Incidentally, as I prepared my introductory lesson for my students using a specific Moth story, I cleaned up the machine transcription of the story so that my students could analyse the storyteller’s technique and language. In so doing, I made my own small contribution to the Moth project by leaving a full, correct transcription for others to use (either native-speaking storytellers or L2 learners). This provides an argument for openness in itself, and one which also suggests another type of task where learners perform this transcription checking task themselves, to work on listening and writing skills.

Most of the links to the activities and tools for this storytelling task are here.

Playing safe and playing fair

Of course, open education also imposes some particular requirements on teachers and learners. It’s important to respect learners’ privacy and make sure we have permission to share their work. With adults this can often be done simply using the following suggestions:

  • ask learners to create their own accounts on free platforms
  • allow learners to choose pseudonyms if work is shared publicly
  • offer the chance to share only with specific individuals (e.g., the teacher) or a restricted group of learners
  • remind learners to hide or remove files, or delete their accounts once the course is completed.

Similarly, both teachers and learners need to respect the intellectual property of others. Gosia Kurek and Anna Skowron produced a very useful guide to help language teachers understand what can be shared and how, as part of the LangOER project. This guide also has up-to-date references to places to find images that can be used freely without attribution, for example.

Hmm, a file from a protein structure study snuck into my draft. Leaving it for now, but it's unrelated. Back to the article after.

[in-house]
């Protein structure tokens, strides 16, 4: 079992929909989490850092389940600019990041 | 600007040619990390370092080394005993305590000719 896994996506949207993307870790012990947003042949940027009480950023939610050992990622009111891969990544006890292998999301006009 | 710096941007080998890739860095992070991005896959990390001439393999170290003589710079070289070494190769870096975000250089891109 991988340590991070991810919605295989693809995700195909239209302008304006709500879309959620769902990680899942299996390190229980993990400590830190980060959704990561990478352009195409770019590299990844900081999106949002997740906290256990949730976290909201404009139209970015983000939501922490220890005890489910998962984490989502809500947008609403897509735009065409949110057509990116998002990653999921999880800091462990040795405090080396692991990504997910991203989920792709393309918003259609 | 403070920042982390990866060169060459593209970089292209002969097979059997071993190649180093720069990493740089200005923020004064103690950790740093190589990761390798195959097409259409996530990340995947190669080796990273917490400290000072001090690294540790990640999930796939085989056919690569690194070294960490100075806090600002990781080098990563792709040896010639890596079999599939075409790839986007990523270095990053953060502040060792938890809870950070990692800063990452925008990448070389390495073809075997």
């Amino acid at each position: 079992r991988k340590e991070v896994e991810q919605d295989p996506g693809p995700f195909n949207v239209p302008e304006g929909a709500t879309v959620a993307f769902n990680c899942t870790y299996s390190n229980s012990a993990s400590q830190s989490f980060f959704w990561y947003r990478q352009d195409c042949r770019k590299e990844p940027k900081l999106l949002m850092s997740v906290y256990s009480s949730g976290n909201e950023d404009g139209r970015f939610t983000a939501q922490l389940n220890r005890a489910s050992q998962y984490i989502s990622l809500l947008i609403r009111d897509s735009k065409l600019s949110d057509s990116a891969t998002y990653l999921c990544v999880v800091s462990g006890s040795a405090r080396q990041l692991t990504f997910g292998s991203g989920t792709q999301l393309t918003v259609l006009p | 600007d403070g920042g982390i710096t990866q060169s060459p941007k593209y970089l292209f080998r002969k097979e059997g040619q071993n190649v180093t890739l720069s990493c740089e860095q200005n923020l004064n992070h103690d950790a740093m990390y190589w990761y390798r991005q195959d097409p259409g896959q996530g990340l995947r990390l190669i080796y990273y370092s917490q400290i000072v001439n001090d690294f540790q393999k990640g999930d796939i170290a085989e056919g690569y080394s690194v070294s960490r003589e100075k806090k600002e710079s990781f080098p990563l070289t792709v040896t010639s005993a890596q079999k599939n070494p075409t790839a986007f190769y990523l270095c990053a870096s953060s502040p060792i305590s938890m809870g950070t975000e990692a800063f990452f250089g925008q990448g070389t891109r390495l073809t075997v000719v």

Going further for language teachers

The last section of my presentation (see slides above) includes telecollaborative platforms and some reflection on my experience in teacher education in this area. We didn’t get that far in Limerick, but in the interests of openness it’s still there.

It was great to hear about work in languages at the University of Limerick with Catherine Jeanneau, including a French-language debating team (another real-world task) and a very active Facebook page.

And as a quick coda to the session, we looked at Plickers, a paper-based clicker app that allows learners to respond to multiple choice questions by holding up QR codes which the teacher records using the app on their phone. Results can be displayed in a browser at plickers.com and projected for the class to see. I like this tool for myself because I don’t always have internet access in class. For the secondary school teachers I train, it can be used in schools where pupils are not allowed to use phones in class. In Limerick, however, the teachers were working with adult learners who all had smartphones with wifi access: they showed me Kahoot, which offers similar opportunities for their teaching context.

References

Kurek, M. & Skowron, A. (2015). Going open with LangOER. PDF

Paris Declaration on Open Educational Resources PDF

Whyte, S. (2014). Bridging gaps : Using social media to develop techno-pedagogical competences in pre-service language teacher education. Recherche et pratiques pédagogiques en langues de spécialité – Cahiers de l’APLIUT, 33(2):143-169.